The forthcoming Kajang by-election – regardless of who wins on polling day – should be a national showcase of the Barisan Nasional and Pakatan Rakyat coalitions becoming more mature and able to unite for patriotic purposes despite their partisan differences, such as to conclude and oversee a new code of electoral ethics and conduct which will not condone, aid or abet any incitement of racial and religious hatred, conflict and tension or the politicking of lies and falsehoods.
Pakatan Rakyat parties of PKR, PAS and DAP would have no hesitation in committing Pakatan Rakyat to such a new code of electoral ethics and conduct – but are the Barisan Nasional parties prepared to commit themselves to such a new code of electoral ethics and conduct?
If the Barisan Nasional and Pakatan Rakyat coalition are prepared to commit themselves to a new code of electoral ethics and conduct in the Kajang by-election as a pace-setter for all future elections, it will be a commendable earnest of what can be achieved in a Barisan Nasional-Pakatan Rakyat Leaders’ Summit on National Reconciliation when it gets underway.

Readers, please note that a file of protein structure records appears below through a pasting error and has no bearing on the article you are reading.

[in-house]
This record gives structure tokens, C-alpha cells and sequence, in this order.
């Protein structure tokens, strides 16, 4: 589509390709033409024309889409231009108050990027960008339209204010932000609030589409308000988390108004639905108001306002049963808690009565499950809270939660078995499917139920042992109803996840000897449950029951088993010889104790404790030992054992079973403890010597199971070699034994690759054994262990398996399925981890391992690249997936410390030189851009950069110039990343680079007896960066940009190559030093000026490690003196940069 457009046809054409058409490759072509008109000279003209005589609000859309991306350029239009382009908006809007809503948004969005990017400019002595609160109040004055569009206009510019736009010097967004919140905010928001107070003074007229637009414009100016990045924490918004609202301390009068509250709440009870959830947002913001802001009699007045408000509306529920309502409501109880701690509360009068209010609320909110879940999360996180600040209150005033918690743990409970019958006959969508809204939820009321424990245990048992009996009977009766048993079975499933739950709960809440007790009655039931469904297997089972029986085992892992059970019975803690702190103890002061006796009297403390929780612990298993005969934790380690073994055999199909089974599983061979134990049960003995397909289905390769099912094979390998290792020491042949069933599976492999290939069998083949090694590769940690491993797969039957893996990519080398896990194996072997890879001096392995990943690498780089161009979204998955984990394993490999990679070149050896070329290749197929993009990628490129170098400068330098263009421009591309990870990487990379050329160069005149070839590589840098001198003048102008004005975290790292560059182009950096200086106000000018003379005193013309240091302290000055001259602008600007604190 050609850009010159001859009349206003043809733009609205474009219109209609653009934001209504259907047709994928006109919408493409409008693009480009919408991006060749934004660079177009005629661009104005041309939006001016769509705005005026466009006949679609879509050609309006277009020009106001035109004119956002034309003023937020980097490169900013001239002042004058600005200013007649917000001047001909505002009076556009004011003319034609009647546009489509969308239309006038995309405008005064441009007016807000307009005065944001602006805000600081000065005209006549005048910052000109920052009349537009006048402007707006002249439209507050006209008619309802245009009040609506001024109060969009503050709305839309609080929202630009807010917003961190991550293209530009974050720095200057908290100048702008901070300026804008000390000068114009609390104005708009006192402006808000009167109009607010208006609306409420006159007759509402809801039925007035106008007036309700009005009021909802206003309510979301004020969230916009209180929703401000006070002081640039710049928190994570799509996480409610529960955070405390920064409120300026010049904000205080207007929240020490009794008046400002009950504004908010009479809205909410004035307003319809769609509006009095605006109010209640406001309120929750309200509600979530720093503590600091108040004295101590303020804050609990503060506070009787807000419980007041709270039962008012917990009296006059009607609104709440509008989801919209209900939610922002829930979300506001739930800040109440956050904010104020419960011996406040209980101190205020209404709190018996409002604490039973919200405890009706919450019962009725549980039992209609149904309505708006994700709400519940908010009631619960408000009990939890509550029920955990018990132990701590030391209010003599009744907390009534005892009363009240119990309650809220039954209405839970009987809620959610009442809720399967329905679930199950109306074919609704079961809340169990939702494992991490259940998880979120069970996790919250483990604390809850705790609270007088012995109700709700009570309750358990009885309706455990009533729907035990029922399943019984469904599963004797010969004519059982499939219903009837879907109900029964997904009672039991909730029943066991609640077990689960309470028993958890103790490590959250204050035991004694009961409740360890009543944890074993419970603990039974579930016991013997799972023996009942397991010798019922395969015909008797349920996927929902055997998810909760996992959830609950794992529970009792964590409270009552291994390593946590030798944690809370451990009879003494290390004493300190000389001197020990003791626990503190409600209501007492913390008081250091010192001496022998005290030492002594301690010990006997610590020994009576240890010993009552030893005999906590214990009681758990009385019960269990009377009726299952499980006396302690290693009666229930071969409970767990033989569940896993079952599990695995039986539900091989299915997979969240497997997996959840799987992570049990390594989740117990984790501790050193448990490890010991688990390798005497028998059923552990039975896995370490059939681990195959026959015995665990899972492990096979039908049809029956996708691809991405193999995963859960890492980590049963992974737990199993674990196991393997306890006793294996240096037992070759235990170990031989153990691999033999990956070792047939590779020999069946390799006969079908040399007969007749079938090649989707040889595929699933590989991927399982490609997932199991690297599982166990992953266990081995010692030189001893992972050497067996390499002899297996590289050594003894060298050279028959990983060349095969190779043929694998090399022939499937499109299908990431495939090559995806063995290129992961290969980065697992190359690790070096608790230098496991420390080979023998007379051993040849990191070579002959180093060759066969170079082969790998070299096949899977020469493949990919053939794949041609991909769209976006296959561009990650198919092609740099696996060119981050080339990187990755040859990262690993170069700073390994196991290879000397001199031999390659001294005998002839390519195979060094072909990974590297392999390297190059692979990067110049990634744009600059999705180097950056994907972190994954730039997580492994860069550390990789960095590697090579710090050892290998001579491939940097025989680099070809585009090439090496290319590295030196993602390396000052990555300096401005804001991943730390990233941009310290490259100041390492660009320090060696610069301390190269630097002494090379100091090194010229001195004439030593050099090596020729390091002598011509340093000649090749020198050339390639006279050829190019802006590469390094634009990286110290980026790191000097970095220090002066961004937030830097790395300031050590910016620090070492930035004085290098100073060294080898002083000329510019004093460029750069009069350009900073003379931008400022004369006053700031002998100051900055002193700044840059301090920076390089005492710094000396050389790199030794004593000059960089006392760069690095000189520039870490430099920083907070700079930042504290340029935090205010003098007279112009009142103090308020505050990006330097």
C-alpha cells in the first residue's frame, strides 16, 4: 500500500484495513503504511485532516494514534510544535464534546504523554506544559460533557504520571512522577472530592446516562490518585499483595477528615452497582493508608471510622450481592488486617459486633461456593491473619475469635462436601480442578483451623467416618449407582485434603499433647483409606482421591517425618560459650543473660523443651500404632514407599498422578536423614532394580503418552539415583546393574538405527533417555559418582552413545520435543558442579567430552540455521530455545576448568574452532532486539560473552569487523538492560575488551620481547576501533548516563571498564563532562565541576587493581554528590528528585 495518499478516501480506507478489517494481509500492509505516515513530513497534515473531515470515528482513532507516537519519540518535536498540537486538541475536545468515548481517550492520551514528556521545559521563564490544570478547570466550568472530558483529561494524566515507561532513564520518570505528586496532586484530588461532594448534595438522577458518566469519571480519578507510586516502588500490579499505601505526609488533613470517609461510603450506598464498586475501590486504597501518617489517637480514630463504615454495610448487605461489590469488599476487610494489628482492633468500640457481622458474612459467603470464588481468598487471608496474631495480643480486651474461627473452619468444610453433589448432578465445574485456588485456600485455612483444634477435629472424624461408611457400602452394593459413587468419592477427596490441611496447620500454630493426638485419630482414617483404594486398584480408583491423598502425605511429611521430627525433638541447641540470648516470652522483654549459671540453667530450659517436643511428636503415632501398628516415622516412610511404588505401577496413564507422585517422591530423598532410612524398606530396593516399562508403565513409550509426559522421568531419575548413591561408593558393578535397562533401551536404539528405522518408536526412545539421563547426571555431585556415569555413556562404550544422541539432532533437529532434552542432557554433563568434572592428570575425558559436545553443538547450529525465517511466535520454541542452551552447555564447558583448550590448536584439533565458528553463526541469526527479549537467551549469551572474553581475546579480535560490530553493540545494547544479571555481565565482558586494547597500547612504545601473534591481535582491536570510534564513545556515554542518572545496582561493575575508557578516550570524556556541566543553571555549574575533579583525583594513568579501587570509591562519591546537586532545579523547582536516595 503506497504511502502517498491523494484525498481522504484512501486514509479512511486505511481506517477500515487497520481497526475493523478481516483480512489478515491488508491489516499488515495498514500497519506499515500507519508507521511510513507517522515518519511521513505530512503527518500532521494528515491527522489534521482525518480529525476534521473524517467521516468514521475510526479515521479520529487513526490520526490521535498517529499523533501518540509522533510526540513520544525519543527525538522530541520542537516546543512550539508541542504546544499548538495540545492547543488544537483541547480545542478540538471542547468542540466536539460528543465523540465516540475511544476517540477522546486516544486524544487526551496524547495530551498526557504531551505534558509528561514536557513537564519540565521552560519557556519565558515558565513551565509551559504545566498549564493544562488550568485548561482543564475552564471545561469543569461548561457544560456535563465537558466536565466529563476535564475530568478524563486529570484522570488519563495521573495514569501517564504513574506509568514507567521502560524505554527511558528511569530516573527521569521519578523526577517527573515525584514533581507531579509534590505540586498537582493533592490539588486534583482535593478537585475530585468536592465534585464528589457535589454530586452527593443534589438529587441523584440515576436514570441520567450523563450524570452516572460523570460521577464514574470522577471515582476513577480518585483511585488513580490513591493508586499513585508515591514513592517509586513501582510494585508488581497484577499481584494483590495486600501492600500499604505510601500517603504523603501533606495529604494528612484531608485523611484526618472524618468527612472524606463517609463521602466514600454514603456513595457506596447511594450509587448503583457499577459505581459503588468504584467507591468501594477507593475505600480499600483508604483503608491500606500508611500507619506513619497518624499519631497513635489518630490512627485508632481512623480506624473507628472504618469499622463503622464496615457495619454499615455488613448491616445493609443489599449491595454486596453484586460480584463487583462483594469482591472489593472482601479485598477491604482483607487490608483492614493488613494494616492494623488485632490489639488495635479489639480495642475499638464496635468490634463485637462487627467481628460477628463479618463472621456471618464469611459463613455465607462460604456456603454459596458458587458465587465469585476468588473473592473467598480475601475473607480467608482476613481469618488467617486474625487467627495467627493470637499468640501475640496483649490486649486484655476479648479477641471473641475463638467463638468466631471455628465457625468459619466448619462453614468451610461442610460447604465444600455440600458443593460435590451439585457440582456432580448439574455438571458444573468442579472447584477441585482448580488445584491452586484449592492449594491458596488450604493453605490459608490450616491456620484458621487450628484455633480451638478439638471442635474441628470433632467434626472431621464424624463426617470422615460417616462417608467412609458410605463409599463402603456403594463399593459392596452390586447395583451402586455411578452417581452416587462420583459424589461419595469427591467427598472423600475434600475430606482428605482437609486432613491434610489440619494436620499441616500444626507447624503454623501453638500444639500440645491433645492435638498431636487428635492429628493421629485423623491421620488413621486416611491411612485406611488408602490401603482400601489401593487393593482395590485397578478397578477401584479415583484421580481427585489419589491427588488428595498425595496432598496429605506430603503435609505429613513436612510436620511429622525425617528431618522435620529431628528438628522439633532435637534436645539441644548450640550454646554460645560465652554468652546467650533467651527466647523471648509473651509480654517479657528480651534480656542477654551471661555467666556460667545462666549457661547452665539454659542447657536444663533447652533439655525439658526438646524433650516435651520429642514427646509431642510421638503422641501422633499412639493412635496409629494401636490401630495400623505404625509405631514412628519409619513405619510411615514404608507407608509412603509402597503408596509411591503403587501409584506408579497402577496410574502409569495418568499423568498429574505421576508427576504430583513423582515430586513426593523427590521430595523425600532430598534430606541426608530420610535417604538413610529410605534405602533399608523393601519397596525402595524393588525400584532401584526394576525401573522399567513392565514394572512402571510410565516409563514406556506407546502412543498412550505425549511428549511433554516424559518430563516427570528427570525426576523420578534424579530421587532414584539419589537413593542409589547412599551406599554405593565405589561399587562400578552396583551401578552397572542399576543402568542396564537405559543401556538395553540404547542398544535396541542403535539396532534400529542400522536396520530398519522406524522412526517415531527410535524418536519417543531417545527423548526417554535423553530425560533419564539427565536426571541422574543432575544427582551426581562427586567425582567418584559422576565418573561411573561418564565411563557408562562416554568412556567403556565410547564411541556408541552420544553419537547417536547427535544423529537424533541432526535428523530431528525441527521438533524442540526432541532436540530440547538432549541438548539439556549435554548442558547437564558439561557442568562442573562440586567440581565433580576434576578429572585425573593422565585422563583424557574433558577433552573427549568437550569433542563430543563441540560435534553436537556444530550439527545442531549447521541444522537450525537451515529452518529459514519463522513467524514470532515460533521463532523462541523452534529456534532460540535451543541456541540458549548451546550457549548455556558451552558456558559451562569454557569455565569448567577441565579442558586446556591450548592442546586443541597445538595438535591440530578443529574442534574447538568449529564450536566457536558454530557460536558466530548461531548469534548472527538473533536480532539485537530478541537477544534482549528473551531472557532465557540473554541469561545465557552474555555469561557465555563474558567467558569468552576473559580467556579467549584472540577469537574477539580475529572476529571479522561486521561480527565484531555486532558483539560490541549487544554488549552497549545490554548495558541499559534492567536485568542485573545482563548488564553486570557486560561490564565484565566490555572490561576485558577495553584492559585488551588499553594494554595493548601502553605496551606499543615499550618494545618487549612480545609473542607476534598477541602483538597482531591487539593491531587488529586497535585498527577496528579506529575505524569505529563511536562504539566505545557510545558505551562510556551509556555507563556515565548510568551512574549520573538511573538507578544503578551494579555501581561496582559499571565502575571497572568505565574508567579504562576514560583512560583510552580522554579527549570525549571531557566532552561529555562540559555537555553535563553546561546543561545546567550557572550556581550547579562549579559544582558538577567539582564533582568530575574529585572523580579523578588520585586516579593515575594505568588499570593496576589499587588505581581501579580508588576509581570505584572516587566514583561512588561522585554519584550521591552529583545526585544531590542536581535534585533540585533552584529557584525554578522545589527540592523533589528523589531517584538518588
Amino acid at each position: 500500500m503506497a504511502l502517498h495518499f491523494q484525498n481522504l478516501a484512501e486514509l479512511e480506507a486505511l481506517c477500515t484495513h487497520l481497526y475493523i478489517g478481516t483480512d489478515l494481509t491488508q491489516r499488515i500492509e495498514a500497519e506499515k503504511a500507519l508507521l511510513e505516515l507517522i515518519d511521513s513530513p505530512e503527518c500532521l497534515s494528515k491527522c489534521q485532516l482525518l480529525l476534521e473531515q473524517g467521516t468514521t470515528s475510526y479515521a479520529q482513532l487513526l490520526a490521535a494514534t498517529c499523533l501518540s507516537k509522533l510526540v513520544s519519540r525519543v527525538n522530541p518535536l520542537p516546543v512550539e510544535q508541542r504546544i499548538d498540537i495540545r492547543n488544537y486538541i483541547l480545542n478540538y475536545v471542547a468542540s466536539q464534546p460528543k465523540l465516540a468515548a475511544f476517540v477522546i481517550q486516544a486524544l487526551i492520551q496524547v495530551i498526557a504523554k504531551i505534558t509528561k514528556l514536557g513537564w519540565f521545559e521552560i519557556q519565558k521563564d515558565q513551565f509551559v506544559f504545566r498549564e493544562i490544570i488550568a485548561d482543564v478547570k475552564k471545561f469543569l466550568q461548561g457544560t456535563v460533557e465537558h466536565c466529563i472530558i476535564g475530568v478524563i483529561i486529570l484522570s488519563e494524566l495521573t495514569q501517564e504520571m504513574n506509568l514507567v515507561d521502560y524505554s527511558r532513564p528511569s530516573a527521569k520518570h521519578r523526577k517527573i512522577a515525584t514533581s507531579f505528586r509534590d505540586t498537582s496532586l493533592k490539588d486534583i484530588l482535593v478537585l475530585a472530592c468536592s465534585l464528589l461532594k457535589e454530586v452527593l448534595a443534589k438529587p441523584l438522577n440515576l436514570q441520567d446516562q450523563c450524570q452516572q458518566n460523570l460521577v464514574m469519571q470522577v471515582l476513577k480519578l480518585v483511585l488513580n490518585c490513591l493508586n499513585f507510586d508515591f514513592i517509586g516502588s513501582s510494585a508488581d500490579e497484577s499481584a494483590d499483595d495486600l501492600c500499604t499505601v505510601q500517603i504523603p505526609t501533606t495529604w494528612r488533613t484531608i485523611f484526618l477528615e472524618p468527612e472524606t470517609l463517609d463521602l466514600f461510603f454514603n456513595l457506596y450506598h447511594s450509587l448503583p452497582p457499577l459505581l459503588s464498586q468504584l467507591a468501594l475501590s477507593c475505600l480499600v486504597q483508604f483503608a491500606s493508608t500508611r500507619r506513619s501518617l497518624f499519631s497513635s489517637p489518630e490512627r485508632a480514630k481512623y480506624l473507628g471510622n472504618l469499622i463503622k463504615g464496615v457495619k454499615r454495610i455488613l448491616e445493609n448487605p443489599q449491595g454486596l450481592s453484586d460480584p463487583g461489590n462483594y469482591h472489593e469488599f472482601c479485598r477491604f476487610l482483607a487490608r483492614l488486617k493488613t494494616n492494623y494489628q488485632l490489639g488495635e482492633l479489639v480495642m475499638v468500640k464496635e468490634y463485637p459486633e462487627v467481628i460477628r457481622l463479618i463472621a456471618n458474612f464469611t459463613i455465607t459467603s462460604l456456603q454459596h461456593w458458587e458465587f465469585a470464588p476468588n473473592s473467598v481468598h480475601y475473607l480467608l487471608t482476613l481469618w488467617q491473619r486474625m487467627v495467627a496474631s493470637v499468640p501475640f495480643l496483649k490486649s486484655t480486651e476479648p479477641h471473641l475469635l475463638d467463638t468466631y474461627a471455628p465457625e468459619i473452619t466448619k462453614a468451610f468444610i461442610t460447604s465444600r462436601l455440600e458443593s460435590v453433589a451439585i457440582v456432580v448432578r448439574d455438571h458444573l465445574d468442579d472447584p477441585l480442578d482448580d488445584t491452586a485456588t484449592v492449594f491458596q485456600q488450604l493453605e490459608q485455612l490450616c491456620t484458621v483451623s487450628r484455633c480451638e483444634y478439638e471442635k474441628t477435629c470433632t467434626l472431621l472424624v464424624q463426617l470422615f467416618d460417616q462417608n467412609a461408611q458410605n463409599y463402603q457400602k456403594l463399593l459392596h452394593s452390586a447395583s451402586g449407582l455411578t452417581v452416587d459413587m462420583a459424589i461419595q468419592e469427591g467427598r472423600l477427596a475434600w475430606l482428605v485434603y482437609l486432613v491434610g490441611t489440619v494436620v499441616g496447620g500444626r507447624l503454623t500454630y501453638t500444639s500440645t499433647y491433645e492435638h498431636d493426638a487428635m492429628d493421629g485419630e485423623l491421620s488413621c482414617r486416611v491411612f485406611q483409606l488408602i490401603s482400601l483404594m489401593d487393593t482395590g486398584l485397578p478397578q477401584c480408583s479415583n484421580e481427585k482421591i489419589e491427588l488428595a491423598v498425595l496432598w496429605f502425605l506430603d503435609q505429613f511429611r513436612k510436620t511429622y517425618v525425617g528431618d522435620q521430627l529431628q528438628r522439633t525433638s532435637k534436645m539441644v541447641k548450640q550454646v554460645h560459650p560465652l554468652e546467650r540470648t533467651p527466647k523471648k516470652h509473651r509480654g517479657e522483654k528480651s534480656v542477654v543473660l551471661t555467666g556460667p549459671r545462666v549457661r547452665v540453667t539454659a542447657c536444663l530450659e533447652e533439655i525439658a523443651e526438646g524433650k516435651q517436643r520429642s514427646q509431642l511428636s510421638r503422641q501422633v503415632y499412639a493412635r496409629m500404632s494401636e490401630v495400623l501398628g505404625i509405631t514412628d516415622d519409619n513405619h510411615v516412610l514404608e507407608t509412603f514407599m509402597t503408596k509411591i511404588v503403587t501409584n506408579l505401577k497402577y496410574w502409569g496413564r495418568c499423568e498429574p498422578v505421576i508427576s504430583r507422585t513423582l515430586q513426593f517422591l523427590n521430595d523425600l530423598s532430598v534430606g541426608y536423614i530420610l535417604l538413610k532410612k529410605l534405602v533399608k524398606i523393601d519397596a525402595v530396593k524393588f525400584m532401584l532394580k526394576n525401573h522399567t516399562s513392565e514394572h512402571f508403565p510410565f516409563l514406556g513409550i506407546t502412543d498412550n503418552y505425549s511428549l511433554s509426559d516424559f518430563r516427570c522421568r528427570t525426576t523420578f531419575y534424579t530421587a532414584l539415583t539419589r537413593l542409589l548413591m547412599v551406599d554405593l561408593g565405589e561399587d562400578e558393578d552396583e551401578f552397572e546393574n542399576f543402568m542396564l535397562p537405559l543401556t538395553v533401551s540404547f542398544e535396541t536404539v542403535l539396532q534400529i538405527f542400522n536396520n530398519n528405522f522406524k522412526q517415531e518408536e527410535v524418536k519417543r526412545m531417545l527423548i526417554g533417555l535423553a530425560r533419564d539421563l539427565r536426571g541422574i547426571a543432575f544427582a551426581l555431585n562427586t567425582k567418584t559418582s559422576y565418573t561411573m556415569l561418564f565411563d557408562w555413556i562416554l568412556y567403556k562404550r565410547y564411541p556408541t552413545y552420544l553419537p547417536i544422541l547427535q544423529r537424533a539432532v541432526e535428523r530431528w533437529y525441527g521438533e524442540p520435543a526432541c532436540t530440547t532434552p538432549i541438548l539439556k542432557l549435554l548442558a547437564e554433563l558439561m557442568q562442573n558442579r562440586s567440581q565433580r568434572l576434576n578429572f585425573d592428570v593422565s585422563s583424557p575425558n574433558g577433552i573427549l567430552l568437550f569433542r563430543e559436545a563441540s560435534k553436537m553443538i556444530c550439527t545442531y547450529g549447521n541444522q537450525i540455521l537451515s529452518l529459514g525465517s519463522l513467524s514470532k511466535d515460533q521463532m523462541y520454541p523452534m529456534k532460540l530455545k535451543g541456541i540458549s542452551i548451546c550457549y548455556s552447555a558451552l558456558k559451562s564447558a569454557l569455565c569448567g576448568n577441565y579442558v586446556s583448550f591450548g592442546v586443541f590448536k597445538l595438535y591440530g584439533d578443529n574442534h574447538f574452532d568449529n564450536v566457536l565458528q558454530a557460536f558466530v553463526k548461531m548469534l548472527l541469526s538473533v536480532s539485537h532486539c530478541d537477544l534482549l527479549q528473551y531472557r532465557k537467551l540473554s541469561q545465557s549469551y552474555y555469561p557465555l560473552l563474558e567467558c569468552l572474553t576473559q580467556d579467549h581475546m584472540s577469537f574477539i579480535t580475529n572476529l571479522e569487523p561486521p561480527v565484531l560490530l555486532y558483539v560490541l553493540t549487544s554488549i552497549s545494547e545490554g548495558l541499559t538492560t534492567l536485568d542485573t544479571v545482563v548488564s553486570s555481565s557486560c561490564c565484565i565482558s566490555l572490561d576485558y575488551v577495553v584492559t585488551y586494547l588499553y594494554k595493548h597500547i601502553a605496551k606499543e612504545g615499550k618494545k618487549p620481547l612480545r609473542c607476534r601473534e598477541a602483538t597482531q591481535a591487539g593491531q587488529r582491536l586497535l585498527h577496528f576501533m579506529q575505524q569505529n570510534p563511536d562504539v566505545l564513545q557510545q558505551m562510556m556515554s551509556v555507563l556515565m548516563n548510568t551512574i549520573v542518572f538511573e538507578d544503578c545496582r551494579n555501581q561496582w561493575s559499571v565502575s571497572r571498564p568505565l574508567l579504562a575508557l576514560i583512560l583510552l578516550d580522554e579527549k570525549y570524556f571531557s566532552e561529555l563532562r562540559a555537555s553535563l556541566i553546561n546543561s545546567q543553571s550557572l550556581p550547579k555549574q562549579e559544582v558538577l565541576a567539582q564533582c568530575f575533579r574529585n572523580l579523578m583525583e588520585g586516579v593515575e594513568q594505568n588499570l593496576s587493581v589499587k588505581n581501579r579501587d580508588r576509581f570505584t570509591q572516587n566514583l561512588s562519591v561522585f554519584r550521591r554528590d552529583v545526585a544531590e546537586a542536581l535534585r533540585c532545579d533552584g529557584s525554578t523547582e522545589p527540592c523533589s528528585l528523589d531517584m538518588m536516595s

Saturday will be the 111th birth anniversary of Bapa Malaysia, Tunku Abdul Rahman. It has been rightly noted that if Bapa Malaysia is alive today, he would have been disgusted with the current state of affairs – in particular the ceaseless stoking of racial and religious fires without any check or restraint by the authorities which seemed unconcerned that they could only lead to racial chaos and religious conflagration.
The best way to commemorate the 111th birth anniversary of Bapa Malaysia is to be reminded and guided by his words of wisdom on the values and principles of moderation, tolerance, justice and fair play which are the only basis of success for Malaysian nation-building, as reflected in the following nine Tunku quotes:
● “Among other things, it was agreed that Islam would be the official religion but that there would be freedom of worship and that everyone could live in dignity as and how they pleased. Everyone must respect these promises and the agreement arrived at. No one must assume that they were greater or could ignore these promises. If the promises are kept, I am sure Malaysia will continue to be a peaceful land…”
● “We are all Malaysians. This is the bond that unites us. Let us always remember that unity is our fundamental strength as a people and as a nation.”